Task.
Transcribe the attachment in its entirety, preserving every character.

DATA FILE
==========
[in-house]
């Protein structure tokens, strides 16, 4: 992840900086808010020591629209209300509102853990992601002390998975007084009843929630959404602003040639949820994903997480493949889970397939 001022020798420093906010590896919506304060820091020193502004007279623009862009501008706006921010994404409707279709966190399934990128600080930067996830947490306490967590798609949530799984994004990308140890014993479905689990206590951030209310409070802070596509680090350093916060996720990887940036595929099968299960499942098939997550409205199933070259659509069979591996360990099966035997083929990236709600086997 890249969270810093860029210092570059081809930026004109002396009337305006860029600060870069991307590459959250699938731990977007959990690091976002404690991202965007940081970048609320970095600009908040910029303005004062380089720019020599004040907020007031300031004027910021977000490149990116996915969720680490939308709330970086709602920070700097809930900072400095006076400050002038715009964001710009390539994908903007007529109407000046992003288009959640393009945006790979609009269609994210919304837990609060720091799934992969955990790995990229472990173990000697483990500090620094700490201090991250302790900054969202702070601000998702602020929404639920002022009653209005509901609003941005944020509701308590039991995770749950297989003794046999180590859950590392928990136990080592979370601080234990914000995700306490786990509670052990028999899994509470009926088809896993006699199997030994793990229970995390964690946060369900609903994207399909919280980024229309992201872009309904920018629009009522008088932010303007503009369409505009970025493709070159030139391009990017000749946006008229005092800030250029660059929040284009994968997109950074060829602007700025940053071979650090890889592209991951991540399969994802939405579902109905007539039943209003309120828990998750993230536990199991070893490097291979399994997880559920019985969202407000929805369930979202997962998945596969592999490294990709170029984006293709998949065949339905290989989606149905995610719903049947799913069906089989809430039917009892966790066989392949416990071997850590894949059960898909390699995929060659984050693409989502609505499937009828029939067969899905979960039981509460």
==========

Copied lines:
[in-house]
């Protein structure tokens, strides 16, 4: 992840900086808010020591629209209300509102853990992601002390998975007084009843929630959404602003040639949820994903997480493949889970397939 001022020798420093906010590896919506304060820091020193502004007279623009862009501008706006921010994404409707279709966190399934990128600080930067996830947490306490967590798609949530799984994004990308140890014993479905689990206590951030209310409070802070596509680090350093916060996720990887940036595929099968299960499942098939997550409205199933070259659509069979591996360990099966035997083929990236709600086997 890249969270810093860029210092570059081809930026004109002396009337305006860029600060870069991307590459959250699938731990977007959990690091976002404690991202965007940081970048609320970095600009908040910029303005004062380089720019020599004040907020007031300031004027910021977000490149990116996915969720680490939308709330970086709602920070700097809930900072400095006076400050002038715009964001710009390539994908903007007529109407000046992003288009959640393009945006790979609009269609994210919304837990609060720091799934992969955990790995990229472990173990000697483990500090620094700490201090991250302790900054969202702070601000998702602020929404639920002022009653209005509901609003941005944020509701308590039991995770749950297989003794046999180590859950590392928990136990080592979370601080234990914000995700306490786990509670052990028999899994509470009926088809896993006699199997030994793990229970995390964690946060369900609903994207399909919280980024229309992201872009309904920018629009009522008088932010303007503009369409505009970025493709070159030139391009990017000749946006008229005092800030250029660059929040284009994968997109950074060829602007700025940053071979650090890889592209991951991540399969994802939405579902109905007539039943209003309120828990998750993230536990199991070893490097291979399994997880559920019985969202407000929805369930979202997962998945596969592999490294990709170029984006293709998949065949339905290989989606149905995610719903049947799913069906089989809430039917009892966790066989392949416990071997850590894949059960898909390699995929060659984050693409989502609505499937009828029939067969899905979960039981509460």